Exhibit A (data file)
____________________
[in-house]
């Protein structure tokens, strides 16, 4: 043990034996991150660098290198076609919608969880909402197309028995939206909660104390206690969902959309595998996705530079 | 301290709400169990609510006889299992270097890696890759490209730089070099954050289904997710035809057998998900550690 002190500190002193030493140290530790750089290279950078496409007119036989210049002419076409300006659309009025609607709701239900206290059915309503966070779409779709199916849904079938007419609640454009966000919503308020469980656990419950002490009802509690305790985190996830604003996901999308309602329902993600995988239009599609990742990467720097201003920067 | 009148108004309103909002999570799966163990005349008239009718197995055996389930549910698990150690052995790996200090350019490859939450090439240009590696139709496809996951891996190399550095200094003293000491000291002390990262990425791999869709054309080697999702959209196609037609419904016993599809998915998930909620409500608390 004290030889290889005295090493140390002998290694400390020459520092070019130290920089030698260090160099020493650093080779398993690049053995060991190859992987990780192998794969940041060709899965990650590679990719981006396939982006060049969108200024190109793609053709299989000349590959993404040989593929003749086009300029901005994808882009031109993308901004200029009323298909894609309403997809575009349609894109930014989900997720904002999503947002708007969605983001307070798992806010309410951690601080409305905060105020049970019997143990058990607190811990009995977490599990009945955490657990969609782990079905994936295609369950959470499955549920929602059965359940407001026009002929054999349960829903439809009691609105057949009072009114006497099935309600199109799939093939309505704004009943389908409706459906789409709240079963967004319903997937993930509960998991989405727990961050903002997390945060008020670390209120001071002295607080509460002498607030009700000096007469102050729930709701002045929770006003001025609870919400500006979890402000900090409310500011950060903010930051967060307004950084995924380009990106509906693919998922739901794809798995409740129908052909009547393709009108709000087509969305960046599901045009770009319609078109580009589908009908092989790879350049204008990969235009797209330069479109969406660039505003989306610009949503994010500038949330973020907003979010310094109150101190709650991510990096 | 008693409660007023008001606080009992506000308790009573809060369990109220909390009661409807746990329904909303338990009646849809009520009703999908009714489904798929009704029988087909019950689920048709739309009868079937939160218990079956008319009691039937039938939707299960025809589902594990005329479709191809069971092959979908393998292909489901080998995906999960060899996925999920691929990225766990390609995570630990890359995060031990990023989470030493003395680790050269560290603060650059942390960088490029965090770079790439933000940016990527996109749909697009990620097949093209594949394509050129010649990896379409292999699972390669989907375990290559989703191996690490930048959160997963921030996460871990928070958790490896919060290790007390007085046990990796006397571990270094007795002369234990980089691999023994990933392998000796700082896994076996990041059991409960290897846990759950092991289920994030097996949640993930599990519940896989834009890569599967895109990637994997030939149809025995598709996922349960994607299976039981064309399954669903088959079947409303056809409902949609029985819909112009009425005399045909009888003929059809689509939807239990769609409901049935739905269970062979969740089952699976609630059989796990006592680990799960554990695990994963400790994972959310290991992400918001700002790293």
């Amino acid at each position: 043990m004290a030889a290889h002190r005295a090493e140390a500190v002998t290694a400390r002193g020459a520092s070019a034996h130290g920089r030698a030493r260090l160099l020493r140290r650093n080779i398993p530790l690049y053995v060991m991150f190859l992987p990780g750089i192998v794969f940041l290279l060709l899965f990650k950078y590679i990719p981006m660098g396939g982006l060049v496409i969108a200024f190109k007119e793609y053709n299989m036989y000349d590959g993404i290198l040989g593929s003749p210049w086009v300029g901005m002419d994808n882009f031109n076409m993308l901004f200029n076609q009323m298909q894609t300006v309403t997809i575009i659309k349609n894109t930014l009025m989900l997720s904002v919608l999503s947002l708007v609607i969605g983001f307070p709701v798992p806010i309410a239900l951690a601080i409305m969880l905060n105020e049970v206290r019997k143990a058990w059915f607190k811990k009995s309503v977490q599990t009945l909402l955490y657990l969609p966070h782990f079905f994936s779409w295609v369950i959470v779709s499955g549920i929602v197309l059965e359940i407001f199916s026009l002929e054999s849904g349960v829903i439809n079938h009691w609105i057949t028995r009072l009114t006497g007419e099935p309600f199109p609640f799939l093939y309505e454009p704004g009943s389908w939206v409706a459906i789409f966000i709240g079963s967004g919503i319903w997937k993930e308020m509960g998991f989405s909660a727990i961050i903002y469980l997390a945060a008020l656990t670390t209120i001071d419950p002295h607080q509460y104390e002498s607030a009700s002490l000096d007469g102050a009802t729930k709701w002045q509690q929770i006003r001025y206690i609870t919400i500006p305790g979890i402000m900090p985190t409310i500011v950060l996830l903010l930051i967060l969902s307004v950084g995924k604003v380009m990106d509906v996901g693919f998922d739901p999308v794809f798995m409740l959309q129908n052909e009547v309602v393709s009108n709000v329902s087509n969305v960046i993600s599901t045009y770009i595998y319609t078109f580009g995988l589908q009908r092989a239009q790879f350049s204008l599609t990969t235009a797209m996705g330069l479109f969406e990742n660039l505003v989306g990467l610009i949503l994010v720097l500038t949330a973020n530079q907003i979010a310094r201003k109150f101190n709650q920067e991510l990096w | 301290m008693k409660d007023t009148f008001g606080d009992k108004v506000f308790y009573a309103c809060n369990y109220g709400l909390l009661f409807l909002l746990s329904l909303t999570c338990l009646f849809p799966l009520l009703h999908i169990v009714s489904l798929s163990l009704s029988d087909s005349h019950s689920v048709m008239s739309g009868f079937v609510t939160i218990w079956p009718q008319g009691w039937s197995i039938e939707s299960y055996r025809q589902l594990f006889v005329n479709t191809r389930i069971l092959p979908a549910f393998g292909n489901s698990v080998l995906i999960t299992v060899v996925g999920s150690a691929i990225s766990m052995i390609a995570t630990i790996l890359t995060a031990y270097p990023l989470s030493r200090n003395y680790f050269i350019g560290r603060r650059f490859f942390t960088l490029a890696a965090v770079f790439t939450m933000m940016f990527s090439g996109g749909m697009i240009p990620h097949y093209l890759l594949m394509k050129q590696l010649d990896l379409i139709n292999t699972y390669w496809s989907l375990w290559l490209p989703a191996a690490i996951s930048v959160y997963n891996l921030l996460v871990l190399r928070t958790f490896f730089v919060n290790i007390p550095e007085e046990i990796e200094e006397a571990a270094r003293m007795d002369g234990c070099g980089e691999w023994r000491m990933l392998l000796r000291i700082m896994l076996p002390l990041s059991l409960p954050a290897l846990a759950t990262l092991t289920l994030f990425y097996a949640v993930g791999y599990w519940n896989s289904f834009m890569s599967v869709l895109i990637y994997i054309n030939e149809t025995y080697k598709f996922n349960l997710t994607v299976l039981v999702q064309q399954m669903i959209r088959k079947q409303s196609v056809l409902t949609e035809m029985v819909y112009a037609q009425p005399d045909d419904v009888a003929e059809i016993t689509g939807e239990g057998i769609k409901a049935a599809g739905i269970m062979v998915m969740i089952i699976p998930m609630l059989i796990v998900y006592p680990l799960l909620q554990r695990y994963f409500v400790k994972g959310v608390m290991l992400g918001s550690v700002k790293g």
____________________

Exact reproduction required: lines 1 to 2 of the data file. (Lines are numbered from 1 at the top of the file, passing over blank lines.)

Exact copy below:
[in-house]
């Protein structure tokens, strides 16, 4: 043990034996991150660098290198076609919608969880909402197309028995939206909660104390206690969902959309595998996705530079 | 301290709400169990609510006889299992270097890696890759490209730089070099954050289904997710035809057998998900550690 002190500190002193030493140290530790750089290279950078496409007119036989210049002419076409300006659309009025609607709701239900206290059915309503966070779409779709199916849904079938007419609640454009966000919503308020469980656990419950002490009802509690305790985190996830604003996901999308309602329902993600995988239009599609990742990467720097201003920067 | 009148108004309103909002999570799966163990005349008239009718197995055996389930549910698990150690052995790996200090350019490859939450090439240009590696139709496809996951891996190399550095200094003293000491000291002390990262990425791999869709054309080697999702959209196609037609419904016993599809998915998930909620409500608390 004290030889290889005295090493140390002998290694400390020459520092070019130290920089030698260090160099020493650093080779398993690049053995060991190859992987990780192998794969940041060709899965990650590679990719981006396939982006060049969108200024190109793609053709299989000349590959993404040989593929003749086009300029901005994808882009031109993308901004200029009323298909894609309403997809575009349609894109930014989900997720904002999503947002708007969605983001307070798992806010309410951690601080409305905060105020049970019997143990058990607190811990009995977490599990009945955490657990969609782990079905994936295609369950959470499955549920929602059965359940407001026009002929054999349960829903439809009691609105057949009072009114006497099935309600199109799939093939309505704004009943389908409706459906789409709240079963967004319903997937993930509960998991989405727990961050903002997390945060008020670390209120001071002295607080509460002498607030009700000096007469102050729930709701002045929770006003001025609870919400500006979890402000900090409310500011950060903010930051967060307004950084995924380009990106509906693919998922739901794809798995409740129908052909009547393709009108709000087509969305960046599901045009770009319609078109580009589908009908092989790879350049204008990969235009797209330069479109969406660039505003989306610009949503994010500038949330973020907003979010310094109150101190709650991510990096 | 008693409660007023008001606080009992506000308790009573809060369990109220909390009661409807746990329904909303338990009646849809009520009703999908009714489904798929009704029988087909019950689920048709739309009868079937939160218990079956008319009691039937039938939707299960025809589902594990005329479709191809069971092959979908393998292909489901080998995906999960060899996925999920691929990225766990390609995570630990890359995060031990990023989470030493003395680790050269560290603060650059942390960088490029965090770079790439933000940016990527996109749909697009990620097949093209594949394509050129010649990896379409292999699972390669989907375990290559989703191996690490930048959160997963921030996460871990928070958790490896919060290790007390007085046990990796006397571990270094007795002369234990980089691999023994990933392998000796700082896994076996990041059991409960290897846990759950092991289920994030097996949640993930599990519940896989834009890569599967895109990637994997030939149809025995598709996922349960994607299976039981064309399954669903088959079947409303056809409902949609029985819909112009009425005399045909009888003929059809689509939807239990769609409901049935739905269970062979969740089952699976609630059989796990006592680990799960554990695990994963400790994972959310290991992400918001700002790293």